22 Oct Baviaanskloof South Africa, the jewel of dual sport motorbiking
South Africa is one of the riches countries in the world with concern to diversity. Like one of my American guests once said, “you have everything in your back yard, back home we need to ride for days to get half the excitement and diversity you guys have in only a couple of hours”. You could go from winding coastal roads, to serious off road dirt roads in mountains, to desert, to forests in a matter of a couple of hours. Bottom line, South Africa has some of the best riding in the world for any adventure motorcyclist. One of these exciting routes, and most probably one of the best in the world, if the famous and sometimes infamous Baviaanskloof.
Baviaanskloof Mega Reserve is a protected area in the Eastern Cape Province, South Africa. Baviaanskloof – (Dutch for “Valley of Baboons”) – lies between the Baviaanskloof and Kouga mountain ranges. The easternmost point of the valley is some 95 km / 59 miles NW of the coastal city of Port Elizabeth.
The area includes a cluster of formal protected areas managed by the Eastern Cape Parks Board totalling around 500,000 hectares (1,200,000 acres), of which the most well-known is the 184 385 ha Baviaanskloof Nature Reserve – the third largest protected area in South Africa. The Baviaanskloof area is one of outstanding natural beauty, owing to its spectacular land forms, a diverse array of plants and wide variety of animals that include some of the big five. I personally have encountered Buffalo and Black rhino on motorcycle here. The area is part of the Cape Floristic Region World Heritage Site as of 2004.
One full day ride into the most unspoilt African wilderness areas but a stones throw from first world infrastructure. This is a great motorbike route for novices and expert who are ready for the spirit of adventure that comes with African wilderness motorcycle touring.
When you enter the Biviaanskloof from Patensie / Port Elizabeth side notifications like “R332 Not suitable for sedan vehicles” , “Doodklip (Deathrock) 39km (2hrs 50min)” and “Smitskraal 44km (3hrs 30min)” makes you relalise that this is not for the faint hearted. When you enter the Wilderness area, the first hour is twsties and turns through the “one vehicle” dirt road, full of holes and ruts up to Bergplaas (Mountain Farm”). Then as you come onto the plateau that is when you realise what the fuss is all about. As far as the eye can see, unspoiled Wilderness. Then you take the winding road down into the valley. You realise the attempt to fix the road with some concrete was not much of a success and although you want to look at the beauty, all your focus is on keeping the bike upright so that you don’t go over the side. You have the image of a metal plate you past earlier with the words, “In memory of Andre Cuyler 30 May 1958 to 31 July 2009”. As you get down into the valley things seems to ease up a bit but as you start relaxing, the next phase hits you again. As you cross one little water drift after another, you just want to stop and soak it all in. No need to say that this is also a dream come true for any photographer, you will never take enough photos.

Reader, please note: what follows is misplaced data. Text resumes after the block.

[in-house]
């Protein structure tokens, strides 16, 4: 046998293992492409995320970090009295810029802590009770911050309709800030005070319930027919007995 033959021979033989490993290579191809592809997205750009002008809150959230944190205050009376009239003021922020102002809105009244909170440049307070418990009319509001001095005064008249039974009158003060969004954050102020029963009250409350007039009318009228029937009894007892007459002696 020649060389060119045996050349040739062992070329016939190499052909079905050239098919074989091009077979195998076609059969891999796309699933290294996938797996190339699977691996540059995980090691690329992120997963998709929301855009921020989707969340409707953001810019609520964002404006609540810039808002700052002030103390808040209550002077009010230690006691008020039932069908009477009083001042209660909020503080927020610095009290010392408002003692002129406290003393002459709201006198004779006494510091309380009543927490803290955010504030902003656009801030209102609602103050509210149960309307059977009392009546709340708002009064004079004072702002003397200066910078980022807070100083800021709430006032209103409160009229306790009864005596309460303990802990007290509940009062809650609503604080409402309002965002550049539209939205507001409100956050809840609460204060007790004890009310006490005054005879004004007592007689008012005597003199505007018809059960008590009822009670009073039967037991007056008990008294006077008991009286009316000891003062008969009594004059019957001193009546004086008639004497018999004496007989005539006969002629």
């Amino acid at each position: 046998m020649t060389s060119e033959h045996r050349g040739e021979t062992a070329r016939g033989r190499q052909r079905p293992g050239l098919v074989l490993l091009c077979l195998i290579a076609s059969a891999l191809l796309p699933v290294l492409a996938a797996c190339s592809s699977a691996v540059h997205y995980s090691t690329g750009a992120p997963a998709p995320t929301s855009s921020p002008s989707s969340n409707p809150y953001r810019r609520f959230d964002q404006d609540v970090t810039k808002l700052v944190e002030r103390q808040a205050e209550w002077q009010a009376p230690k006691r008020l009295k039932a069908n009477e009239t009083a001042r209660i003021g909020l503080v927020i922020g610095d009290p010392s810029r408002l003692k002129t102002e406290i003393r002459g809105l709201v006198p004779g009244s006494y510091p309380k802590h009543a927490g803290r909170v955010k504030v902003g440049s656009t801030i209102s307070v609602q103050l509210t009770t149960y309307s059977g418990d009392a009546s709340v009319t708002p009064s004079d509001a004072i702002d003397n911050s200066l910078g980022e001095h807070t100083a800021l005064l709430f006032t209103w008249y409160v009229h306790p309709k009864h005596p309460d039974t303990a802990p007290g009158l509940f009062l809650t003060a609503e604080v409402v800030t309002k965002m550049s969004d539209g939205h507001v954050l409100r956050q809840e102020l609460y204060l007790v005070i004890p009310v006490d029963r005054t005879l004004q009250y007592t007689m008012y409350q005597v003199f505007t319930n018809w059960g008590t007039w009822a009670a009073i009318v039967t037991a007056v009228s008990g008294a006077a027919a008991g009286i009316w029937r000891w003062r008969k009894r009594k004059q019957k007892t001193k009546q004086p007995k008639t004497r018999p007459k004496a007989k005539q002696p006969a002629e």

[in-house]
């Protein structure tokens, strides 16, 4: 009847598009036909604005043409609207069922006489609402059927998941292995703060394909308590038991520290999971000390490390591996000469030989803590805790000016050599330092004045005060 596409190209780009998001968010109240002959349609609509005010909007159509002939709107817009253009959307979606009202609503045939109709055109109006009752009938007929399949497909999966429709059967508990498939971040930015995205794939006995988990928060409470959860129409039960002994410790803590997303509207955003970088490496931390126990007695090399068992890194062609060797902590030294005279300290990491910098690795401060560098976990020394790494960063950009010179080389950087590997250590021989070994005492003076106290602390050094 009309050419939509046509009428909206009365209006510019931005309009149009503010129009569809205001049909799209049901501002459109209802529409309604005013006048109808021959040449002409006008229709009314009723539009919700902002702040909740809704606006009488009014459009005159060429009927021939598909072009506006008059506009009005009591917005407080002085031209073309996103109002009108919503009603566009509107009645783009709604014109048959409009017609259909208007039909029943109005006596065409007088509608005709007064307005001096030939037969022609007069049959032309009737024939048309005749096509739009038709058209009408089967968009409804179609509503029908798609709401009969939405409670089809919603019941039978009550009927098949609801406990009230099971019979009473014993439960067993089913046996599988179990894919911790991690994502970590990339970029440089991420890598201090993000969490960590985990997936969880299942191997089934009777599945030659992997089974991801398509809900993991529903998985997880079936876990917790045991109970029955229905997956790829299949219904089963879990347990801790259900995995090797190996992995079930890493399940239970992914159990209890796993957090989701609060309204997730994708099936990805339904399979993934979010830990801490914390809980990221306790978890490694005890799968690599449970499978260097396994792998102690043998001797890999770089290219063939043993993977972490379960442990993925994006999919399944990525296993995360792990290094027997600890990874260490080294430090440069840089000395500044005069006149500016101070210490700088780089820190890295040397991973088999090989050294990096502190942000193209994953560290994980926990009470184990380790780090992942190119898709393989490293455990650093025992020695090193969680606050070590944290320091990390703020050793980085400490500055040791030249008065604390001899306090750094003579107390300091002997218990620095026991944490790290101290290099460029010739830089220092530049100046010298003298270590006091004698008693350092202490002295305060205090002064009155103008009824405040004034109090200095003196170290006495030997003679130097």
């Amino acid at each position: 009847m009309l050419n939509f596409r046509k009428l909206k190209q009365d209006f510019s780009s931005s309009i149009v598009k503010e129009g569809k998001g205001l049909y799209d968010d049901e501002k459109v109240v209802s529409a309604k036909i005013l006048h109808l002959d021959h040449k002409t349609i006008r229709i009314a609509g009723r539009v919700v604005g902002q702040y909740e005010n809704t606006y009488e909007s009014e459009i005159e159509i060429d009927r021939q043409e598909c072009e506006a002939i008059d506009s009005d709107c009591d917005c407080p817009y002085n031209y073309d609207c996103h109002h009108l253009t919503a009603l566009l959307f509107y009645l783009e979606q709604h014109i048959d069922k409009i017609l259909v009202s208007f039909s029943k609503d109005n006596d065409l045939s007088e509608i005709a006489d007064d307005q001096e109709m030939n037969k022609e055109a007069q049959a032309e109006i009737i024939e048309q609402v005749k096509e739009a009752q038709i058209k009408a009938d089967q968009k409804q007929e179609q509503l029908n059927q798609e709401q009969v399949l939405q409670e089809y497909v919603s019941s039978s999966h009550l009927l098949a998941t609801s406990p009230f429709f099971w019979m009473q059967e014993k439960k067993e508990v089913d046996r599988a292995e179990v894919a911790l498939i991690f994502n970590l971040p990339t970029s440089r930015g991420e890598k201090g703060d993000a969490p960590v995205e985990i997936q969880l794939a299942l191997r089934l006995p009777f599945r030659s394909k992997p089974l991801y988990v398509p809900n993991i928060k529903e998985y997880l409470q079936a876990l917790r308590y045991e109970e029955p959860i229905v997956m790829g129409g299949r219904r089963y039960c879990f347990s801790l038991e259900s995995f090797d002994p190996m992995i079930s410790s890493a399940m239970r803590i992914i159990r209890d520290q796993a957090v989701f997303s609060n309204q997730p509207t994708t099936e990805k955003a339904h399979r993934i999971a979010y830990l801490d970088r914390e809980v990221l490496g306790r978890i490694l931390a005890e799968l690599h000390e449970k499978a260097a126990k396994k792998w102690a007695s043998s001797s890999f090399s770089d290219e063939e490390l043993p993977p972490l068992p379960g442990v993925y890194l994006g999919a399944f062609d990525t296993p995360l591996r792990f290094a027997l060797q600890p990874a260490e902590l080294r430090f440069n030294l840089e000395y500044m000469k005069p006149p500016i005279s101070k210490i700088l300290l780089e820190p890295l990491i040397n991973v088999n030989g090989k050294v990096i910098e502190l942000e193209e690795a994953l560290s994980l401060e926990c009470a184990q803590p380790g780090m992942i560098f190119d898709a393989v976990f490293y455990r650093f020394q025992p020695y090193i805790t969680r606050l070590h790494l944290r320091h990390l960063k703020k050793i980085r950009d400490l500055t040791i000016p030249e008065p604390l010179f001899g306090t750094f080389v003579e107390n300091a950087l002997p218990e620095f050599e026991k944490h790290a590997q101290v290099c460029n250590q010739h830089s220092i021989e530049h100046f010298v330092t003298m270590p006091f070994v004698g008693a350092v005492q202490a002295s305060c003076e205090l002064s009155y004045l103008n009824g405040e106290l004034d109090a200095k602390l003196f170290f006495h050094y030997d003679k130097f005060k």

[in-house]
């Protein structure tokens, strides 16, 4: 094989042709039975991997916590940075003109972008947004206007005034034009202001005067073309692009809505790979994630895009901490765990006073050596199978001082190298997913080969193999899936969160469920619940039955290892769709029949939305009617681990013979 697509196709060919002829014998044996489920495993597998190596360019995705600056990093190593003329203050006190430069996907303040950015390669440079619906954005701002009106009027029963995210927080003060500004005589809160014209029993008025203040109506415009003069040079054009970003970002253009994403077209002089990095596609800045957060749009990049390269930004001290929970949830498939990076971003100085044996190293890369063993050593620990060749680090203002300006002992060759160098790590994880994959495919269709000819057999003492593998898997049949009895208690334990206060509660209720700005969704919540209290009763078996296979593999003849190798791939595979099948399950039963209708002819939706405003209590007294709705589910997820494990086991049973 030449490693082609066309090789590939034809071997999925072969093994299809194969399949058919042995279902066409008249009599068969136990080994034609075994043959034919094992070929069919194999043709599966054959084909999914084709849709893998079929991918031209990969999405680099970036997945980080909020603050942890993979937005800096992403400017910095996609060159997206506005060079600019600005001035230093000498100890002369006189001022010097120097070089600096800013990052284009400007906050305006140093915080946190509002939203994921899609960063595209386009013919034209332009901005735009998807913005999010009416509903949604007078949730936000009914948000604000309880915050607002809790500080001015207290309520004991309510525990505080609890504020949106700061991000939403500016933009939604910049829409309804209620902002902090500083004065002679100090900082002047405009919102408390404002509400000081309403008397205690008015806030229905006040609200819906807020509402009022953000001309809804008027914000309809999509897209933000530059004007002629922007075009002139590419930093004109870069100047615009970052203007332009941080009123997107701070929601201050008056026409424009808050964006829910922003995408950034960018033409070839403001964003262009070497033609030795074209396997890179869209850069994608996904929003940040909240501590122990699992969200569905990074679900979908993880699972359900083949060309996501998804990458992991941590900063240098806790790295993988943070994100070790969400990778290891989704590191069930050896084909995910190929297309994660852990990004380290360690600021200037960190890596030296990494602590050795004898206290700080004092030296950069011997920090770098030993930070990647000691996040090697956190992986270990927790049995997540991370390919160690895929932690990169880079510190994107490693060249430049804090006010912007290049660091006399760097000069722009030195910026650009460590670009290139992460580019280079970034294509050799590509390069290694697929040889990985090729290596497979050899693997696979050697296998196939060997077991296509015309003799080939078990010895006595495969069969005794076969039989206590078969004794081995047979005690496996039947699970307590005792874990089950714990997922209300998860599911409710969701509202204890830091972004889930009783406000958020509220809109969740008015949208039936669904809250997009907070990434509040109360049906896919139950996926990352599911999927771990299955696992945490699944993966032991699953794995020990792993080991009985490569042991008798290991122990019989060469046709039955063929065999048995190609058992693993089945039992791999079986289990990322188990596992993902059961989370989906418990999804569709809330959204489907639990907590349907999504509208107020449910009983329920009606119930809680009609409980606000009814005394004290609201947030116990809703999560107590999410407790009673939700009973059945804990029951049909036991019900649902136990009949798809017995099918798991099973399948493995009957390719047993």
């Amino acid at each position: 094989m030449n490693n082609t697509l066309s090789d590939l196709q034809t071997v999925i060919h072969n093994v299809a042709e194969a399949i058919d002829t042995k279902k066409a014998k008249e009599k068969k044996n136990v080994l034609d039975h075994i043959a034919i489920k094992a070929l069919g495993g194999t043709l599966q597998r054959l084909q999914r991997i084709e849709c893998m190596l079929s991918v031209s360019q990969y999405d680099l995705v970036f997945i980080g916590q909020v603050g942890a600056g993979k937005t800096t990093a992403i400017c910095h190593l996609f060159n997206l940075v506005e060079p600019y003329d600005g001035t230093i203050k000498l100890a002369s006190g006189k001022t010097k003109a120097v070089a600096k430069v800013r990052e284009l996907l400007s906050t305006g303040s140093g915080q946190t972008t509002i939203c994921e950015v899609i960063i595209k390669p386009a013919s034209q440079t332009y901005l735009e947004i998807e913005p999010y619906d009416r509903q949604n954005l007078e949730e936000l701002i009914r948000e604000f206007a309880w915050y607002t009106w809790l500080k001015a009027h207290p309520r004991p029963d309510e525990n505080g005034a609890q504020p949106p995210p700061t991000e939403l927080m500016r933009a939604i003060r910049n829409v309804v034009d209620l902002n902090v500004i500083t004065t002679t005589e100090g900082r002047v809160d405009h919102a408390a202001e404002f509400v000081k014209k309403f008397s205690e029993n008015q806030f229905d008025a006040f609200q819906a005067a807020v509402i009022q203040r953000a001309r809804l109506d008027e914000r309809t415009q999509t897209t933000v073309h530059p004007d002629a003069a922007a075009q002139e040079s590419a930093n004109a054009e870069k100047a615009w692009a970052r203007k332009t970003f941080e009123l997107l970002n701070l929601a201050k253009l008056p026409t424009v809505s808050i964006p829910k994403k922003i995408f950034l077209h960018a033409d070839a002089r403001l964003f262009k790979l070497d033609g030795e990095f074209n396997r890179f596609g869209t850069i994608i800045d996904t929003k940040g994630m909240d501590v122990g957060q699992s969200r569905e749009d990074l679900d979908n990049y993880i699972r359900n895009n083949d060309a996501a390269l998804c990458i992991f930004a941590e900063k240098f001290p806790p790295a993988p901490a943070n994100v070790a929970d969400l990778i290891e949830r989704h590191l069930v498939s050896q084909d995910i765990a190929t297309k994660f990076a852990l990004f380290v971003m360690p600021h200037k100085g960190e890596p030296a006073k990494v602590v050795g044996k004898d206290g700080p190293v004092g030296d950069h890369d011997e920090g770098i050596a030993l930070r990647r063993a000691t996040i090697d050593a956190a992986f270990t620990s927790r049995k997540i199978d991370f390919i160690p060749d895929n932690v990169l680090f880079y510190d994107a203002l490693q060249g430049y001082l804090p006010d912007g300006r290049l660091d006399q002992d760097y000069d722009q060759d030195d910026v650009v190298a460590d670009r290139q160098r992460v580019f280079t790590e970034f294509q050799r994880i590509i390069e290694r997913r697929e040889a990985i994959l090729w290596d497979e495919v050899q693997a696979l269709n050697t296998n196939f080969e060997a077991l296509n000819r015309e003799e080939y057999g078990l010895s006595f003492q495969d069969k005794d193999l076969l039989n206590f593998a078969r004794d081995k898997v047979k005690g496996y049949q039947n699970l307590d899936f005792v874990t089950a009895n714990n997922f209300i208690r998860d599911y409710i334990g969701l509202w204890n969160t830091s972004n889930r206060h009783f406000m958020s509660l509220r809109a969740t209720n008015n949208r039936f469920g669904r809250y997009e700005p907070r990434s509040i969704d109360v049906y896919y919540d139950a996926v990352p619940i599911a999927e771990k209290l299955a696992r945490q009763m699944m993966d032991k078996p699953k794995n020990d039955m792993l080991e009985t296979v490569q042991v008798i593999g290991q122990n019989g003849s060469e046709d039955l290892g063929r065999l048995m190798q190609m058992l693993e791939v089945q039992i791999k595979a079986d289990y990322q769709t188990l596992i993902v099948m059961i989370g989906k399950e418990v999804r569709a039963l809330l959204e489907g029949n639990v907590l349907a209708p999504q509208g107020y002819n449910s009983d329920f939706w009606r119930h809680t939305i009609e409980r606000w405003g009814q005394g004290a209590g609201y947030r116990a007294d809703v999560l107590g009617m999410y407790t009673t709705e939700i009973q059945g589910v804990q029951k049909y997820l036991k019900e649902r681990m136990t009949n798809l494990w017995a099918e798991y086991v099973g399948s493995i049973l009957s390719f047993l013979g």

Once you start riding the flat ground you think, now I can relax and then…………Smitskraal!!! About 200 meters of “road” right through a river filled with boulders and rocks. Depending on the rain and how much water there is, you might have to get off the bike and push it through. This crossing has the name of many a motorbike that drowned and many bruised egos!!
Once you conquered Smithskraal, all is not finished. Once again you hit mountains and passes with roads winding though rough mountains. If you lucky, maybe about 5 hours later, you will be able to find rest and peace at ZandVlakte with Pieter and Magriet where Pieter will entertain you till late at night and you will taste true South African food. The next day your trip will continue through the Baviaans valley with the farming community. Make sure you stop over at Nico and Christelle at Uitspan. If your bike needs repairs, Nico is your man, the best dam mechanic / ingeneer / handyman I have ever seen …
Don’t tackle the Baviaans on your own if you are not experienced. There are very little to no cell phone reception and no fuel. Make sure your bike gets filled up at Patensie, Willowmore or Uniondale depending where you come from. If you going to spend a couple of days, make sure to take some fuel. It is always advisable to phone some of the local people before attempting the Baviaanskloof. Don’t phone the local conservation offices, they don’t always know the conditions. People you may phone are:
Rob at Baviaans Lodge: 0218135883 or email@example.com
Pieter & Magriet: 049 8391002 or firstname.lastname@example.org